Clabbered Dirt, Sweet Grass

Front Cover
Harcourt Brace Jovanovich, 1992 - Domestic fiction - 120 pages
15 Reviews
A prose poem tribute to a vanishing way of life. Award-winning writer Gary Paulsen has created a lyrical masterpiece rich with unforgettable vignettes that weave a seamless fabric--stories of love and death, cold and heat, crops and stock, rolling hills and hay so sweet you could eat the grass. Never has there been such a farm story. 9 full-color paintings.

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Review: Clabbered Dirt, Sweet Grass

User Review  - Craig - Goodreads

It began with a wonderful story and morphed into a chronicle of chores, seasonal farm work and lost some of the spark of the first story. But all in all a poetic flashback to a time on the farm now ... Read full review

Review: Clabbered Dirt, Sweet Grass

User Review  - Deb - Goodreads

Was that a poem? Did I just read a poem? Because with funky punctuation and incomplete sentences it sure felt like poetry. This lyrical description of long-ago farm life will, I am quite certain, stir ... Read full review

Contents

Foreword
SPRING
SUMMER
13
Copyright

2 other sections not shown

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About the author (1992)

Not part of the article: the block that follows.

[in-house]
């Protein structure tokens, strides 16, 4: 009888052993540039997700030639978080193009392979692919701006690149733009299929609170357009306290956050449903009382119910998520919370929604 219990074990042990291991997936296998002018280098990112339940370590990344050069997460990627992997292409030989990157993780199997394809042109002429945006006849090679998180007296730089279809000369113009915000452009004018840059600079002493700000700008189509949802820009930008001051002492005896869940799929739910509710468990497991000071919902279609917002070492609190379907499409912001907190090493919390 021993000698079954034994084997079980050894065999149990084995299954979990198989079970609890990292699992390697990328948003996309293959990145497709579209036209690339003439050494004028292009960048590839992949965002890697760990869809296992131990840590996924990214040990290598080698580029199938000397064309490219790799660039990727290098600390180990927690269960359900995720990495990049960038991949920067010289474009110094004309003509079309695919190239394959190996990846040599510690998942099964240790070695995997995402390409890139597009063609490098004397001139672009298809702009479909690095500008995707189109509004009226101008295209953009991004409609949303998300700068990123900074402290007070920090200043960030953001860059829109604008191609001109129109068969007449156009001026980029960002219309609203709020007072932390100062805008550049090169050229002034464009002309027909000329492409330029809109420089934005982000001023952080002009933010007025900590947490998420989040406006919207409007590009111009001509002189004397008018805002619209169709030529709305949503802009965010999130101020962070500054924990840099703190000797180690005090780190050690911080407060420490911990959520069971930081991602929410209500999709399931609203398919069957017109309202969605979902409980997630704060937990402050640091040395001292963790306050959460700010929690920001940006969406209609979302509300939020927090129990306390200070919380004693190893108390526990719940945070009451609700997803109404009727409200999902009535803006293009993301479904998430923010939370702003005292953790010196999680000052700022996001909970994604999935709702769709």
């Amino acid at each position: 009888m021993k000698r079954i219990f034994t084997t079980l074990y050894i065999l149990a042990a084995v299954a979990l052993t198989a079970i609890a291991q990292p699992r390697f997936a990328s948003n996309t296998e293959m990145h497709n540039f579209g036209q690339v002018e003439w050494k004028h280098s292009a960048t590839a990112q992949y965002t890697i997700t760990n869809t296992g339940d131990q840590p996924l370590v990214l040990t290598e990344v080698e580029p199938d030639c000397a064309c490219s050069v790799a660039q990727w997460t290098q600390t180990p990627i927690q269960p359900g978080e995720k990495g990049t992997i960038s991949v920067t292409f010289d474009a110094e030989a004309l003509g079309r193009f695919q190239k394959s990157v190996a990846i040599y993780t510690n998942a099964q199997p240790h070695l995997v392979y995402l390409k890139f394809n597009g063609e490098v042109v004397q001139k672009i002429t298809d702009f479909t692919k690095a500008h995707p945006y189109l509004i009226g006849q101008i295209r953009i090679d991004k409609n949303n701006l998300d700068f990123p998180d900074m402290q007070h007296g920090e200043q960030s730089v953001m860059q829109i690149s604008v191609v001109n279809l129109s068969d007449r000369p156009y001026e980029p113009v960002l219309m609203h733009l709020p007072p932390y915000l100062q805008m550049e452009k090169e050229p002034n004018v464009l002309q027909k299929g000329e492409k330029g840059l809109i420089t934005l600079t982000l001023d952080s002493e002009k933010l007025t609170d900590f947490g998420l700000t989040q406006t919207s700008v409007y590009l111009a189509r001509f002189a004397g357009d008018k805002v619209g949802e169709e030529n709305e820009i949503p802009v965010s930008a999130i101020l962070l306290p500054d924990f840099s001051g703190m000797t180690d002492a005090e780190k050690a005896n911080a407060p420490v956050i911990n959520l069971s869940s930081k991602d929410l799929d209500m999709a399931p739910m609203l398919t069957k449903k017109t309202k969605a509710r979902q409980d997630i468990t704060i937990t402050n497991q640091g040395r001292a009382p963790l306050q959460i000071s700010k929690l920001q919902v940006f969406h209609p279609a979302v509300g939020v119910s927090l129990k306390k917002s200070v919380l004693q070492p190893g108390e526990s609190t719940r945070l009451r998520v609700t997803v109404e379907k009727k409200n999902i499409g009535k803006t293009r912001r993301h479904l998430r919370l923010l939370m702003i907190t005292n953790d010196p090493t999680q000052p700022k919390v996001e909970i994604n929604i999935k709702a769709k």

Gary Paulsen was born on May 17, 1939 in Minnesota. During the first few years of his life, his father was stationed in Europe during World War II and his mother worked in a factory. Paulsen was raised by his grandmother and aunts. He lived overseas after the war in the Phillippines between 1946-49. Ever since he was fifteen, he worked many jobs to support himself. He attended Bemidji College, in Minnesota, paying his tuition by being a trapper. He also spent some time in the army. He decided one day to try writing and tried to become a magazine editor. He spent nearly a year as an associate magazine editor on a magazine for men in Hollywood, California. He published his first book, "Special War," in 1966 and had published nearly forty books and several articles and short stories during his early years. He went back to school in 1972, attending the University of Colorado, but his career was interrupted by a lawsuit in 1977 over "Winterkill." In 1990, he suffered a mild heart attack, which did not hinder his writing at all. Some of Paulsen's most well-known books are the Hatchet series, although he has published many other popular novels including Dogsong, Harris and Me, and The Winter Room, which won the Newbery Honor. Woodsong and Winterdance are among the most popular books about the Iditarod. Paulsen was the recipient of the 1997 Margaret A. Edwards Award for his lifetime achievement in writing for young adults.

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